Yoga boy


Restaurant geography dictates. It was 25 miles to the Del Taco at El Cajon Pass.
Some one else preparing your food is mile motivation. Thus the goal was set. Unfortunately, there was nowhere to camp in the vicinity of Del Taco and its freeway overpass. The first water cache was yet another 5 miles on. Mathematically, a 30 mile day. The formula as follows: walking 3 mph for 10 hours plus 2 hours for breaks / food / water = 12 hours for 30 miles = multiple burritos and strawberry milkshakes. Which is just another way of saying we started early. You can’t really walk much faster than 3 mph with a backpack, so the way to increase miles in any given day is to walk longer hours. At 6 AM the crunch of gravel was being broadcast.

The trail climbed and fell based on the dictates of geography. At one point, it passed the base of Silverwood Lake Dam, then it rose to give the lake itself a hug. Here I learned that the body of the missing hiker had been found. The police were questioning the veracity of her hiking partner’s statements. For the sake of our bus friend, I hope her father is cleared.

The path continued to meander in the general direction of Taco Haven. At times the 15 Freeway would make a teasing appearance, but the path appeared uninterested in it as a direct destination nor in my visions of Latin cuisine. Thus it went here and there, randomly picking a hill to climb and descend, with me as a hostage to its whims.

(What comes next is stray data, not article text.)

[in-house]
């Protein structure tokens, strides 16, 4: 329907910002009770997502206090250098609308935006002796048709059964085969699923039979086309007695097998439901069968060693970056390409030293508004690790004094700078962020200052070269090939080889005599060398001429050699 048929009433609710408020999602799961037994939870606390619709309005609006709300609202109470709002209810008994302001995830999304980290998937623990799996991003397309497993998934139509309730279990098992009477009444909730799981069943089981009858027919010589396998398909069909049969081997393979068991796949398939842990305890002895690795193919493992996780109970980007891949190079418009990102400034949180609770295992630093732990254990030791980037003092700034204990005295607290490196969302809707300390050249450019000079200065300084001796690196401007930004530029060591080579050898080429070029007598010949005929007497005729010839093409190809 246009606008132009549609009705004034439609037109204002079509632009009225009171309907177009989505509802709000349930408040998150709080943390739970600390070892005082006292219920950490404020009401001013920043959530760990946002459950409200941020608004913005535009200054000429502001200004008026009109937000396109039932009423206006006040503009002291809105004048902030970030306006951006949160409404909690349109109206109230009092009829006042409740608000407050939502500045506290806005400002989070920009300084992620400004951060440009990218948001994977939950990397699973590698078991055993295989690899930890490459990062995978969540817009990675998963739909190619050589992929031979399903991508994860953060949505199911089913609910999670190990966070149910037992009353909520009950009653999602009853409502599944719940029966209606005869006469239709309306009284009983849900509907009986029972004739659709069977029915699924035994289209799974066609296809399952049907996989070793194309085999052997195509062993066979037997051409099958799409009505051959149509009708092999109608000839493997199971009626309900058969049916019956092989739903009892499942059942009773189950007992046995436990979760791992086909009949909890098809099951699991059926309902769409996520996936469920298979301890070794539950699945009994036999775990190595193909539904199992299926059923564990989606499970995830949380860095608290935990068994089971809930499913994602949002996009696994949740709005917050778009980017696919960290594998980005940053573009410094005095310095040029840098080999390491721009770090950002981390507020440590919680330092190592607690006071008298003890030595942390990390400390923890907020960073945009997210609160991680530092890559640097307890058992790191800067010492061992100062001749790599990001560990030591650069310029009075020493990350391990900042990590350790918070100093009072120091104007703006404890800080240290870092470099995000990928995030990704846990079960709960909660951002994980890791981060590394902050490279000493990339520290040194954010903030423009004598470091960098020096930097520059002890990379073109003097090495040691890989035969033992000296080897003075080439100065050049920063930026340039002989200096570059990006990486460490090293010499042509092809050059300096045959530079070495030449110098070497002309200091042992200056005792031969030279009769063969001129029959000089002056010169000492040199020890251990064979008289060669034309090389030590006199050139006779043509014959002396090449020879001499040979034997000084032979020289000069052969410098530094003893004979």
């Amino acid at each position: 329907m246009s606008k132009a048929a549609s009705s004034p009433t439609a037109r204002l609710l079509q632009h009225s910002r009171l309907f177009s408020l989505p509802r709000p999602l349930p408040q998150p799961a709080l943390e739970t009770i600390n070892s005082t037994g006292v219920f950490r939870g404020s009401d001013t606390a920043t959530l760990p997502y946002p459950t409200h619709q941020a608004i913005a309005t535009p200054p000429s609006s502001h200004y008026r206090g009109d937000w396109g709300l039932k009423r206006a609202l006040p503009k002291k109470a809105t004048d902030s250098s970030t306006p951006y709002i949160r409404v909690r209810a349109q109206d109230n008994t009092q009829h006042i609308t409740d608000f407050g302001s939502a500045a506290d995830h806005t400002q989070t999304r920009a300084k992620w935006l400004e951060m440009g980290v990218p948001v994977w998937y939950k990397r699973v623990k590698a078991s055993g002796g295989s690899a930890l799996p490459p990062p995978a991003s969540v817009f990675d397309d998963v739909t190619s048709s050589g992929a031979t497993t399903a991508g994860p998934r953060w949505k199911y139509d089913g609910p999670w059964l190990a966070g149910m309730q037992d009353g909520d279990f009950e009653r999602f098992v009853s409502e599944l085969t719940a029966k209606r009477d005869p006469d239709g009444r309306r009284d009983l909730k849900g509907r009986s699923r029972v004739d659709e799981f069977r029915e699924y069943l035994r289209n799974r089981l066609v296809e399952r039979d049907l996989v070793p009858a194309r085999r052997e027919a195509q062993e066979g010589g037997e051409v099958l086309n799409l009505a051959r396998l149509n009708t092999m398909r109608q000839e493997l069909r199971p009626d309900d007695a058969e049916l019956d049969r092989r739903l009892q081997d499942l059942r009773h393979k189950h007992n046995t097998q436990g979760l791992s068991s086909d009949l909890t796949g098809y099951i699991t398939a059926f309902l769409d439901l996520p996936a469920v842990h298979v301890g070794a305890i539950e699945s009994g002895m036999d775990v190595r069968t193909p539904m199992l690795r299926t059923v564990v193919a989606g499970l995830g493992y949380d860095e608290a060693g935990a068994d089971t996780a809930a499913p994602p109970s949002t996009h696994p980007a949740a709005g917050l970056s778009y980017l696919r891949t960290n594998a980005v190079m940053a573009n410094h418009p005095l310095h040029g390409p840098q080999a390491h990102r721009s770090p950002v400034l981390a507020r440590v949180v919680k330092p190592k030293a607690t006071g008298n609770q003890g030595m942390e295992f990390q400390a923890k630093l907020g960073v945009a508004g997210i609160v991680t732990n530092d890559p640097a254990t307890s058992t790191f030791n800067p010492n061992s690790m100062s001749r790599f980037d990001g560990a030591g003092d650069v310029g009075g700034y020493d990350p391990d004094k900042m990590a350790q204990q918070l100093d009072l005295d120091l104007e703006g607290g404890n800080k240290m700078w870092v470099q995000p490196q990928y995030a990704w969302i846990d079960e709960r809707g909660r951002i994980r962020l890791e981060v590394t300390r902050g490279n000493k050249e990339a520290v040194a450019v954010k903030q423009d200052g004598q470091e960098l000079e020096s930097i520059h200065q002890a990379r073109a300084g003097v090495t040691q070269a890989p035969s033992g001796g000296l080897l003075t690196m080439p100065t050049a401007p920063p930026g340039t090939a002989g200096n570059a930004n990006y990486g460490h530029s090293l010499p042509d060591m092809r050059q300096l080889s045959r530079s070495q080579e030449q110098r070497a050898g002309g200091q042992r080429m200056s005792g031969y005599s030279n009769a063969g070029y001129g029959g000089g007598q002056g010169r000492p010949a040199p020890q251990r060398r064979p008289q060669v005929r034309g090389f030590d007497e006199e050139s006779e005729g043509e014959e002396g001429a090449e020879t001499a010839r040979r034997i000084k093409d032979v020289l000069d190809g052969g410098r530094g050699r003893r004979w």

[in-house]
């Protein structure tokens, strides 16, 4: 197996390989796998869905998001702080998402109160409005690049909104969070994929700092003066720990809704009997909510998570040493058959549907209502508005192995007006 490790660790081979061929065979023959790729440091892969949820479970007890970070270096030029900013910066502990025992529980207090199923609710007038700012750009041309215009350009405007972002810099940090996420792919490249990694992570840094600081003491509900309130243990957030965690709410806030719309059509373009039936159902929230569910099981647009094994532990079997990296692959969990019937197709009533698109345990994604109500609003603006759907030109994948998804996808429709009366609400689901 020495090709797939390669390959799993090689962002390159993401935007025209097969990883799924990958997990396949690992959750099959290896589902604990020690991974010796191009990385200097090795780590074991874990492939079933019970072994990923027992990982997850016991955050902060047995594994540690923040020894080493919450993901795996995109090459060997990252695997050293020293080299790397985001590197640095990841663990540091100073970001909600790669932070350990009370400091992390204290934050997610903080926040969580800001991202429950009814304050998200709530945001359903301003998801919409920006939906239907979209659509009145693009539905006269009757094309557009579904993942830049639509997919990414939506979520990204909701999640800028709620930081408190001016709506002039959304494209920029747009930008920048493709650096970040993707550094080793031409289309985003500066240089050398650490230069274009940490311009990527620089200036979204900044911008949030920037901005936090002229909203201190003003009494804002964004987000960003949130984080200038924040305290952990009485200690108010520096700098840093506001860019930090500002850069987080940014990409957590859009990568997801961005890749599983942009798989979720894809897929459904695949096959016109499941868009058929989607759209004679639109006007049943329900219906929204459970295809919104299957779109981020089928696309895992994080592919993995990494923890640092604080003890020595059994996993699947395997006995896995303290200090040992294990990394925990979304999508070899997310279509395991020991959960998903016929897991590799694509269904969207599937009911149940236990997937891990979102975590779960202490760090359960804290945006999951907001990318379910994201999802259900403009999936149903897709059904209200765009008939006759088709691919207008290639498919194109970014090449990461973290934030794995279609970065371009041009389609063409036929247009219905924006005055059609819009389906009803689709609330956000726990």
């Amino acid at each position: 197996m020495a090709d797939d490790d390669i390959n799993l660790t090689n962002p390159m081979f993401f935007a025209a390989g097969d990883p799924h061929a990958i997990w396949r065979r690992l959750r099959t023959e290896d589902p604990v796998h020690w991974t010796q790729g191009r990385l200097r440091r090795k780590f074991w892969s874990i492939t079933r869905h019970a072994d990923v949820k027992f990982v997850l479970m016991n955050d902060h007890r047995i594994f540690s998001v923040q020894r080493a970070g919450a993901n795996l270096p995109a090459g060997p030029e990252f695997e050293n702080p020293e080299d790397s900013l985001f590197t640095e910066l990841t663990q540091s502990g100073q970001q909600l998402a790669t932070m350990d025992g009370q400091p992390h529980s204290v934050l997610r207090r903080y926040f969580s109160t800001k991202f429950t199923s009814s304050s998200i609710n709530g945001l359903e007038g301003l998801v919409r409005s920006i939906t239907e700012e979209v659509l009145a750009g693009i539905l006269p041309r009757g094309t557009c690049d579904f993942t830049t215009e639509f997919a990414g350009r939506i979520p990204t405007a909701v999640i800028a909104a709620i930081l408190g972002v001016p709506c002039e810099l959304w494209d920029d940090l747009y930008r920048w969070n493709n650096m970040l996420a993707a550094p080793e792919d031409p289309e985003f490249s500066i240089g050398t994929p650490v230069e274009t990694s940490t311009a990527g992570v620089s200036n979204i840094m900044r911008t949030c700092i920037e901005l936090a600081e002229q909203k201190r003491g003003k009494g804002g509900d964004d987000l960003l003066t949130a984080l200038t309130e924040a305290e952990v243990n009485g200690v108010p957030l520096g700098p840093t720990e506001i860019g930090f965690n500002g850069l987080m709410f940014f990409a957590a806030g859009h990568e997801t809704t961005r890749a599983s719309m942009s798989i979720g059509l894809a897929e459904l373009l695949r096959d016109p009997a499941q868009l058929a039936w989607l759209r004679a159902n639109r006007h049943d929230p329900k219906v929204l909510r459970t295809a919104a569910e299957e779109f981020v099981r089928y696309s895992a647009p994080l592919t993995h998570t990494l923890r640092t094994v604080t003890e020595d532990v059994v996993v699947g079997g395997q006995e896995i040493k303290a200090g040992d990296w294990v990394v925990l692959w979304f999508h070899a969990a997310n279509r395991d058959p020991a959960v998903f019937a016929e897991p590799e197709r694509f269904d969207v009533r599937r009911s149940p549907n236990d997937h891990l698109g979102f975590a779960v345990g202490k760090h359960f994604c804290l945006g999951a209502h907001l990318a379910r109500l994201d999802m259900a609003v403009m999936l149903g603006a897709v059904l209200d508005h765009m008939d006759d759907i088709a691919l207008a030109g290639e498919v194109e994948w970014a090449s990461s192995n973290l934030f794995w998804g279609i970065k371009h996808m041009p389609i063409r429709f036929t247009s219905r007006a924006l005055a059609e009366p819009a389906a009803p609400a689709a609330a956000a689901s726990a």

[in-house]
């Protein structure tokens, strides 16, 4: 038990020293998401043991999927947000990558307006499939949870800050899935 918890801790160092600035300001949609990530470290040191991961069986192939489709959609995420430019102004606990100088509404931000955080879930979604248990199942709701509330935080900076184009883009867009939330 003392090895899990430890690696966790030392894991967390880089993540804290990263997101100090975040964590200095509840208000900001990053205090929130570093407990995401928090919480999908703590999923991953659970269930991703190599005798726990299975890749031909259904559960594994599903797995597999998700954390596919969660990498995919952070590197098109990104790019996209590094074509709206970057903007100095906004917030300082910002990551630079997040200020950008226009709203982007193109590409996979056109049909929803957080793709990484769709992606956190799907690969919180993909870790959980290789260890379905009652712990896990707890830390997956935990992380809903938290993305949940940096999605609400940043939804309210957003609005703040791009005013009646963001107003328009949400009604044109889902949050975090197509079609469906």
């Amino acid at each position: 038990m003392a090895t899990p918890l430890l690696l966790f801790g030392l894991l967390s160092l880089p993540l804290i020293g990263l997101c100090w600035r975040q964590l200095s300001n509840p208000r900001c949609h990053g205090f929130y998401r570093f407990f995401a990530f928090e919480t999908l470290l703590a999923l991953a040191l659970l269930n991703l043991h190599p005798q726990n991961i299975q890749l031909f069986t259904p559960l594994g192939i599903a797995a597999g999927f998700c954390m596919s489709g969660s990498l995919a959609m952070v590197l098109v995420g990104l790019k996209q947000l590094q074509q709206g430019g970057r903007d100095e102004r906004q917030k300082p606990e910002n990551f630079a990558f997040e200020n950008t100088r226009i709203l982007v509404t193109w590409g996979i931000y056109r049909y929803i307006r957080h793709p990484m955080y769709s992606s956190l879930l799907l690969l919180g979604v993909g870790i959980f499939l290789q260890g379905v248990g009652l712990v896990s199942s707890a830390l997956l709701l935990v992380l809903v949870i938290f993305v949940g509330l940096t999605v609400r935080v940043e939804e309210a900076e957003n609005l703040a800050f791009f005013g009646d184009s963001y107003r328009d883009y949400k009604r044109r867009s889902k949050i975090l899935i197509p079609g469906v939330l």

Finally the path got bored and gave me to Del Taco, where I got busy. In order: one large strawberry milkshake, 1 liter of Gatorade, 2 liters of ice water, one beef taco, one fish taco, one nacho grande chicken burrito, one liter of Mountain Dew and candy bars for desert. The chill of air conditioning, our first in 18 days, finally chased us out, and we resumed our northerly direction.

Slack, Orbit and Red Beard at the El Cajon overpass, fleeing Del Taco

Slack, Orbit and Red Beard at the El Cajon overpass, fleeing Del Taco


A conversation took place in which I was asked, “Do you think you will make it to Canada?” My answer, “Yes, unless something unforeseen happens,” the unforeseen being unworthy of examination because it lays in the future with its train wrecker of possibilities. I’ve grown tired of the future. It’s too heavy for my backpack. Right not I’m satisfied with the immediacy of the hiking day. Where is the next water? What mile are we at? And so on. The future will show up with all its unforseens whether I invite it or not. So why waste time juggling it in my mind before hand?
Home for the night

Home for the night


Full of calories, we arrived at a water cache located in a dry wash replete with lawn furniture and the Sports Illustrated Swimsuit issue. Predictability doesn’t seem to be a PCT strong suit. And so, I write at the kitchen table, with yucca plants casting moonshadows over my paper and kangaroo rates as distractions. Time to call it for what it was, a perfect day on the PCT, with all its unforseens now memories.
Sun devouring a hiking red beard

Sun devouring a hiking Red Beard

Steve Halteman
On the Pacific Crest Trail
Hiking the PCT for the Kids of Escuela Verde

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Day 17 – Bridge yoga and puppies